New Orleans Workshop - Health

New Orleans Combatting Health Issues with ‘Nature Prescriptions’


WASHINGTON, DC — Healthcare providers in New Orleans participated in a national initiative to improve the health and well-being of children. The National Environmental Education Foundation’s (NEEF) Children and Nature Initiative: Rx for Outdoor Activity aims to prevent serious health conditions like obesity and diabetes related to indoor sedentary lifestyles and connects children and their families to nature to promote good health, enjoyment, and environmental stewardship. NEEF trained New Orleans area physicians and other healthcare providers on the health benefits of prescribing nature and connecting kids with programs at local nature sites, in partnership with the National Park Service (NPS). This workshop was the second of its kind since 2013 in New Orleans, and built upon the collaborative successes and relationships NEEF and NPS have fostered in the community.

The train-the-trainer workshop took place Saturday, June 25, 2016 at the National Park Service's French Quarter Visitor Center, part of Jean Lafitte National Historical Park and Preserve. Nigel Fields, the park's chief of interpretation and education, and Aleutia Scott, the Barataria Preserve ‘s Interpretive Supervisor, engaged partners from local outdoor organizations and other community partners, such as the U.S. Fish and Wildlife Service and Tulane University School of Public Health & Tropical Medicine, and the city's recreation department. This project in New Orleans is funded by a grant from the W.K. Kellogg Foundation.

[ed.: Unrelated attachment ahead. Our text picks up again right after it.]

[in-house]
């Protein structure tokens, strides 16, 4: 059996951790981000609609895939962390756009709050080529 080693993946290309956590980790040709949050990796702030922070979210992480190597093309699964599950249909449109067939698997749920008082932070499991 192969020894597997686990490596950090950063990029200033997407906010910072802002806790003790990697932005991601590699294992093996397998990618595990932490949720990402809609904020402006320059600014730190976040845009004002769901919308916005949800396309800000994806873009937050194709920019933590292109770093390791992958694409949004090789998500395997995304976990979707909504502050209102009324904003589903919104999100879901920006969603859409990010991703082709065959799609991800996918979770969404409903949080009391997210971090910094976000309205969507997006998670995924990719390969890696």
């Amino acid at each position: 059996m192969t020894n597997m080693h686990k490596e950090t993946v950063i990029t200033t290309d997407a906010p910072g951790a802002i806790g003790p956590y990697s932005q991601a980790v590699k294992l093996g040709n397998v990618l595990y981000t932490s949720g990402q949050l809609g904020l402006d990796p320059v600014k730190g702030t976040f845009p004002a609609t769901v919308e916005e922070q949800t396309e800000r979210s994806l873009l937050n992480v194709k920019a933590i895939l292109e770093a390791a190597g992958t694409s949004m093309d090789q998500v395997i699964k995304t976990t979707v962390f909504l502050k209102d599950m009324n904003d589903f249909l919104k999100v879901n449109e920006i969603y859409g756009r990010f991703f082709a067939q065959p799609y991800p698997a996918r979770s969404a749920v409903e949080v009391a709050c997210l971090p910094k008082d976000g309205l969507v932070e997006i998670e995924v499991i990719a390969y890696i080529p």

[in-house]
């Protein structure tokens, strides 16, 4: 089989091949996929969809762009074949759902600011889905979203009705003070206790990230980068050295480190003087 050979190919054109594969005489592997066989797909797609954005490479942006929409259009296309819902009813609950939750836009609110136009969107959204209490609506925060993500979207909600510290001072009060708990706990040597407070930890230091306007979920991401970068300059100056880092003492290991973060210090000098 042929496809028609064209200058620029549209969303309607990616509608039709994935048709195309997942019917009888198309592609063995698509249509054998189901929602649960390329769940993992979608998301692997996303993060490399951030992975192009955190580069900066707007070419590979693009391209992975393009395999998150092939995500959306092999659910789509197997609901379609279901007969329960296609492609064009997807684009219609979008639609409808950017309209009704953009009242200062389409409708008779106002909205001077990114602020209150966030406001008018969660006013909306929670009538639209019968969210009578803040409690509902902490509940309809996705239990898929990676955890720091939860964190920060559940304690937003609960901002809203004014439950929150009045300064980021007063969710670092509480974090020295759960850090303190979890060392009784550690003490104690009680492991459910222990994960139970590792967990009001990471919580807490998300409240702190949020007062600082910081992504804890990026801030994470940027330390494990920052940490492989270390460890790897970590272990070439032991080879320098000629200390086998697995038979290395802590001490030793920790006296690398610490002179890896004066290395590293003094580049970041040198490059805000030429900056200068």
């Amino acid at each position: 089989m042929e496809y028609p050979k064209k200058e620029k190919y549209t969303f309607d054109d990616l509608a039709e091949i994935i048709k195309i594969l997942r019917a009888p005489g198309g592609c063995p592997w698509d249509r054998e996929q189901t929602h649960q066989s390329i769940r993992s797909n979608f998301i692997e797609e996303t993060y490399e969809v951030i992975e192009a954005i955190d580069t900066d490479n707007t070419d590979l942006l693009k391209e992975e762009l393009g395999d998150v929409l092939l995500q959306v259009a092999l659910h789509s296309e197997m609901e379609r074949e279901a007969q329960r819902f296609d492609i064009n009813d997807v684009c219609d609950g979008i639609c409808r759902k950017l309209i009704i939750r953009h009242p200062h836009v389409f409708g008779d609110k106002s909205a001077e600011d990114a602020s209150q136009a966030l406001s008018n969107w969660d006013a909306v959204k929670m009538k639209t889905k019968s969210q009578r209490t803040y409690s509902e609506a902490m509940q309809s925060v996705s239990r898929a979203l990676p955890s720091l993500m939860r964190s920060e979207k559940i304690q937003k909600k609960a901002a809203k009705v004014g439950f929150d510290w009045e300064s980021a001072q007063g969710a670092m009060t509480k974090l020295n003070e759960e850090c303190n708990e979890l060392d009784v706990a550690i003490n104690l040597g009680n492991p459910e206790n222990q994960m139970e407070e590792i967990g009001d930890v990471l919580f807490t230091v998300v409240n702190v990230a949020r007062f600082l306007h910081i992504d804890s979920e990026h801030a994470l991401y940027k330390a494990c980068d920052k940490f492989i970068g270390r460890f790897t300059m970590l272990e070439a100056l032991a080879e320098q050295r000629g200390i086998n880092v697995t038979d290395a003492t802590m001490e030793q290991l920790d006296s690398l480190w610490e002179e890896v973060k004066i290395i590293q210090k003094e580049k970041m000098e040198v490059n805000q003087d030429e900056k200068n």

“This workshop provided an important opportunity for both health care providers who can prescribe nature to their patients and community partners who provide outdoor opportunities and resources to come together and learn both from the program and from each other about how they can succeed in prescribing nature and overcome the challenges and barriers they are seeing community members face,” said Jane Chang, Program Officer at NEEF. “Everyone left feeling energized and excited about the momentum amongst the partners and eager to reach the members of this vibrant and diverse community.”

Trained healthcare providers will serve as Nature Champions– training their peers to use the initiative’s educational materials on the health benefits of being active in nature and to prescribe nature using the initiative’s Rx for Outdoor Activity. NEEF has trained over 75 health care providers to act as Nature Champions for their communities. In total, they have trained over 2,700 other health care providers in more than 20 locations around the nation.